I Am Gulity

Stéphanie Jullien isn’t a historical figure you’ll praise in textbooks but she did something most people of her time didn’t have the balls to even think of defying. She was being courted by a second suitor in the mid-eighteen hundreds and wrote to her father about her thoughts on marriage. For you see she didn’t want to get married but in that era, it wasn’t her decision. She criticized the fact that women are not given independence because society had deemed women unfit to do anything for themselves. Stéphanie goes on on to say “And yet the world finds me guilty of being the only person that I am at liberty to be; not having useful or productive work to do, not having any calling except marriage, and not being able to look by myself for someone who will suit me”. For centuries, society has dealt out handicaps and then blamed those who are afflicted for being incapable of moving out of their situation. You can’t lock someone in a box and then tell them that to qualify for liberties they aren’t allowed to be in a box.

Stéphanie Jullien is exclusively talking about the rights women were barred from but I believe this idea of  “the world finding me guilty of being the only person I am at liberty to be” can be applied to multitudes of people who face discrimination in modern times.

No matter your sexual orientation, in strictly religious communities, it’s frowned upon for couples to live together before marriage because that creates assumptions on their sexual lives. Sex before marriage is a huge no-no and yada yada yada. Anyways, homosexual couple aren’t allowed to get married in many places. So their choices are to either up-root their lives and move to a state that isn’t full of bigots or “live in sin”, as the church would say. Can you see the correlation? Marriage restrictions are what lock homosexual couples in boxes.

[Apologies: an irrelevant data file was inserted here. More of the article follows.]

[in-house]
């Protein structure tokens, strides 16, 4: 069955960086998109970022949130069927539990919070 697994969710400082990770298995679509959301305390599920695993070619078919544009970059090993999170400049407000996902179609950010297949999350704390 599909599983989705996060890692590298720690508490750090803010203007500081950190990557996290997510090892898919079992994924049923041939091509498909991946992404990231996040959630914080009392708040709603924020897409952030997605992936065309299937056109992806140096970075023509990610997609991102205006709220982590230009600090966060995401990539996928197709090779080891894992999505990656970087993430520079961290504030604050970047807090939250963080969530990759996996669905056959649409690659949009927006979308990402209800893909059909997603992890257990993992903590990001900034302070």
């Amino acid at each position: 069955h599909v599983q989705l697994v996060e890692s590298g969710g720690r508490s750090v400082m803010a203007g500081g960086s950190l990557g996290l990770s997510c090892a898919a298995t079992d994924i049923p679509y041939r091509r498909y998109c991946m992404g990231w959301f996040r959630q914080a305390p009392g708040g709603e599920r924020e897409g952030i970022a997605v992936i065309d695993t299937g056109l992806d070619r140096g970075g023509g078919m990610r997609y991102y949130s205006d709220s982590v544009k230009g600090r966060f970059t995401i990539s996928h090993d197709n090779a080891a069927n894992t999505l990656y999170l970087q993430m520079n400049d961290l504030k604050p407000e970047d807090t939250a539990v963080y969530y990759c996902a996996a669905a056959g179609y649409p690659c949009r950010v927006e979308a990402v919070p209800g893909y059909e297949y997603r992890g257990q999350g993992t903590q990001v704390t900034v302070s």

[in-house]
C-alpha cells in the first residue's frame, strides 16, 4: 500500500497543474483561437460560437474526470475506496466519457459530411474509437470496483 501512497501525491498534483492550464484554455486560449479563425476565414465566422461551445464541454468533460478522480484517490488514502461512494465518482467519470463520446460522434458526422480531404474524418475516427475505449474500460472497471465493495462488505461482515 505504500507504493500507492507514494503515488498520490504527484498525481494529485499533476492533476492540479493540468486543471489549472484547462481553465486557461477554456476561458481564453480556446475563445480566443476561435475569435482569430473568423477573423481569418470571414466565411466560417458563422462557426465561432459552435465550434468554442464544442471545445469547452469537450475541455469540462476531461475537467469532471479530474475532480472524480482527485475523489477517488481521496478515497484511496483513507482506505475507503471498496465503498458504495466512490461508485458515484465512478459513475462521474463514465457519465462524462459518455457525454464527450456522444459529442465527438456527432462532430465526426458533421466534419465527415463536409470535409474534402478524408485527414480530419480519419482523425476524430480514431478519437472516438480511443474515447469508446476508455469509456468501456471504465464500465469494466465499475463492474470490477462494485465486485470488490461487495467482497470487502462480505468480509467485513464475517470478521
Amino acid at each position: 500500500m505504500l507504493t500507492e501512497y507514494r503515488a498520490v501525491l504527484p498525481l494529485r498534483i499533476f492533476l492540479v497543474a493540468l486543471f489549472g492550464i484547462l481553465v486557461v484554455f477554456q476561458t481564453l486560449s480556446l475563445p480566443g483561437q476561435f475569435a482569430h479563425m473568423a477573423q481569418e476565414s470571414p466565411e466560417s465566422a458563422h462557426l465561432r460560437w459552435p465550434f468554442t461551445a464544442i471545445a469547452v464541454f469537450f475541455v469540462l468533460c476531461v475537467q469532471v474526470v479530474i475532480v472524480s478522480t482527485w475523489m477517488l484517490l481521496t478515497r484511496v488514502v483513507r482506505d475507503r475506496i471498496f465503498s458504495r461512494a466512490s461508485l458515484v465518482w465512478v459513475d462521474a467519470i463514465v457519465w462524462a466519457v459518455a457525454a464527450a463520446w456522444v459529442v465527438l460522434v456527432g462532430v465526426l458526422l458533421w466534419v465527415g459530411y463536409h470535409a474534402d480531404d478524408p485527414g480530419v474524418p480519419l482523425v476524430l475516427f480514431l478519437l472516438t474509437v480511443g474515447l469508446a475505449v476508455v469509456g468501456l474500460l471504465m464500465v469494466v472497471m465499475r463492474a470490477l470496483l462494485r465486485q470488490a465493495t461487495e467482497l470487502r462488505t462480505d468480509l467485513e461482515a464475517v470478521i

Some art schools or free-lance photographers take family portraits for the homeless. Not only does this give the public a chance to see that those who are poverty stricken are exactly like us but also gives that family a luxury that most people abuse.

Some art schools or free-lance photographers take family portraits for the homeless. Not only does this give the public a chance to see that those who are poverty stricken are exactly like us but also gives that family a luxury that most people abuse.

Acts, amendments, orders, laws, and so forth have been created in hopes of eradicated slum regions in various nations. The slum refers to poverty stricken areas. However, those who live in the same conditions but in a generally nice cities are overlooked. The homeless are regarded as dirty or lazy because all we see is their current situation. Some people wind up on the streets because of factors that are completely out of their control. Then there are those who try to help and get fined or arrested. The homeless can’t occupy, accept food, and typically can’t enter establishments. They are ostracized by society and then judged for seeming inhuman. Their unwelcomed isolation is what locks the homeless in boxes.

I am guilty. Not for any legal offense but for being a part of a society that commits crimes against humanity as if we’re doing the segregated a favor. We need to abolish the locks and the boxes that go with them.

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